Our story has a happy ending, but unfortunately this is not the case for many girls in Afghanistan. This is a common scenario – forced early marriage. Even though Islam does say a woman must agree to marriage and should be educated, many villages follow old tribal ways that have become tradition and conflated with Muslim practice. The community listens to the mullahs who often are corrupt or ignorant. And people are very concerned with what the community thinks and says about them because honor is everything. Gossiping old ladies is a common problem and families can be destroyed by bad rumors.

Our talented actors in Simorgh made the play very compelling and also added lots of humor to it. The two women playing the backbiters were funny and forceful, and the woman playing the father (yes, women only-troupe playing all characters) didn’t hold back in her portrayal of a gross, old man. It’s exaggerated but all too real.

Joanna guides a discussion planning for our workshops in the prison. 
Showtime in the Prison
The day arrived for us to present our play at the women’s prison! I wasn’t sure what to expect, or how the women would take to the show or the idea of doing workshops.  How open and accessible will they be, or perhaps closed off, resistant, even hostile? No telling what will happen, we’re breaking new ground. Here we go – "hala hamagi hamabaham bedboard!" ("Now everybody all together, let’s go!")

Well, it went fantastically well. About ninety women in all gathered to see the performance. They laughed and applauded and listened intently, and a few cried. Afterwards we did a talkback where they had a chance to speak about the show and go up on stage and engage with the characters. This is where I wasn't sure how it would work. But it worked very well. The women didn’t hesitate to engage. Some stood up and talked about their own personal circumstances. Others got up on stage to confront characters, especially the father. They argued with the father for not letting his daughter go to school and marrying her off so young. The woman playing the father stood her ground and said “Everyone in my family married before the age of 13, it’s no problem.” The prisoner countered, “And this is why we’re all in here!” Spontaneous applause broke out in acknowledgement. Another woman wanted to speak with the mullah and proceeded to rail against mullahs who are bad and want money and don’t follow proper Islam. She was animated and passionate in her speaking. All the women spoke with great passion. It was clear the play really resonated with them. It reflected and acknowledged their situation and gave them a chance to have a voice and speak out.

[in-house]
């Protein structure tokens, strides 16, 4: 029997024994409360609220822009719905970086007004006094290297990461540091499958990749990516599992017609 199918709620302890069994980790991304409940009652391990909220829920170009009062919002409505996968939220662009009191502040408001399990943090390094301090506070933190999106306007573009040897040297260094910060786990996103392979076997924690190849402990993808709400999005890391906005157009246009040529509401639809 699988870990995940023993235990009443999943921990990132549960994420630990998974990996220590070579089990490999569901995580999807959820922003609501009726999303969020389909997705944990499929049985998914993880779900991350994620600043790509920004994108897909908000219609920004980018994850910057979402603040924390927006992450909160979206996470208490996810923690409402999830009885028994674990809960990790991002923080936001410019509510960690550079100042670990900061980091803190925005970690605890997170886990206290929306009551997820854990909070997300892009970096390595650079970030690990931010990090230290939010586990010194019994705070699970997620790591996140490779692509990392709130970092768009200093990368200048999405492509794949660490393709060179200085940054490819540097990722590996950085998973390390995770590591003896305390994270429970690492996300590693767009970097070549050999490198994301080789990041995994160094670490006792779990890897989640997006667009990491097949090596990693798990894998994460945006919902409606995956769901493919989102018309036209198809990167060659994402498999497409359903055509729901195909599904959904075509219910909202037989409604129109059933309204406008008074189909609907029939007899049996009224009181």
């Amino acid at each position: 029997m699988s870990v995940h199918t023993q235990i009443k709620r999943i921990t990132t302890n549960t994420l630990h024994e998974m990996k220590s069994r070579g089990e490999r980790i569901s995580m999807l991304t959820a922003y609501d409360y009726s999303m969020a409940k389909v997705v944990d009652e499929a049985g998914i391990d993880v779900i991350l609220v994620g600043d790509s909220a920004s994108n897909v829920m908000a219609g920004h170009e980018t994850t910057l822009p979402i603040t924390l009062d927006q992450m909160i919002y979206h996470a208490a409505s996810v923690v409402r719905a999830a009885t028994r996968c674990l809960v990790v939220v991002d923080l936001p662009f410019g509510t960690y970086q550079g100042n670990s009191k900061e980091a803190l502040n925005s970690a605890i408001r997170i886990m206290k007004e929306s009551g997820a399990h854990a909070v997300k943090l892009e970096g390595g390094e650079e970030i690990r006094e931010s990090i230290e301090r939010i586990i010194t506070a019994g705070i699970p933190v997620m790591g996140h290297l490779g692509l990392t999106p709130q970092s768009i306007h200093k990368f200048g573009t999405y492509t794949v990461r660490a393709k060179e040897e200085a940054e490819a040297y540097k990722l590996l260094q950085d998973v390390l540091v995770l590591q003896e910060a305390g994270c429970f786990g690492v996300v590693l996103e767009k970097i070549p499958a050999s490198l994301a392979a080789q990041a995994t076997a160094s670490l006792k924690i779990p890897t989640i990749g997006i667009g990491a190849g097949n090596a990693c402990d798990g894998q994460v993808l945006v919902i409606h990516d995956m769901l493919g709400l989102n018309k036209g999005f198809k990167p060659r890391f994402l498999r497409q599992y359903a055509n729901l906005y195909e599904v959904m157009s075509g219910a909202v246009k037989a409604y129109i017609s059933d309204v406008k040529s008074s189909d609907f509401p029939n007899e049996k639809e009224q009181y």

Afterwards, several women came up to me and exclaimed over and over again, “I’m so happy, I’m so happy, thank you for being here, thank you for presenting this play to us.” One woman seemed particularly taken and keen to connect. She asked my name and where I was from, I said USA and Sweden, and then she wanted to know which I liked better, Afghanistan or Sweden. I told her they are very different, and that I really like the people of Afghanistan -- they are so friendly and hospitable. She said, “We are friendly because you are. We respond to you. You are so nice and friendly, and we want to be friendly back.” At the end, she took a ring off her finger (a crocheted band with black beads) and put it on mine and told me, “This is a memory from me.”

I wonder what happened to her, what she did that she is here in prison. Did she run away from home? With her lover? From a threatened forced marriage? Or was she forced into marriage? And did she run away from an abusive husband? Was she raped? Did she kill somebody? These are many of the possible scenarios and circumstances that land a woman in prison in Afghanistan. I did not want to ask this woman right away, but Joanna and I have heard many stories since that first day.

More to follow! 

No photos beyond the barbed wire!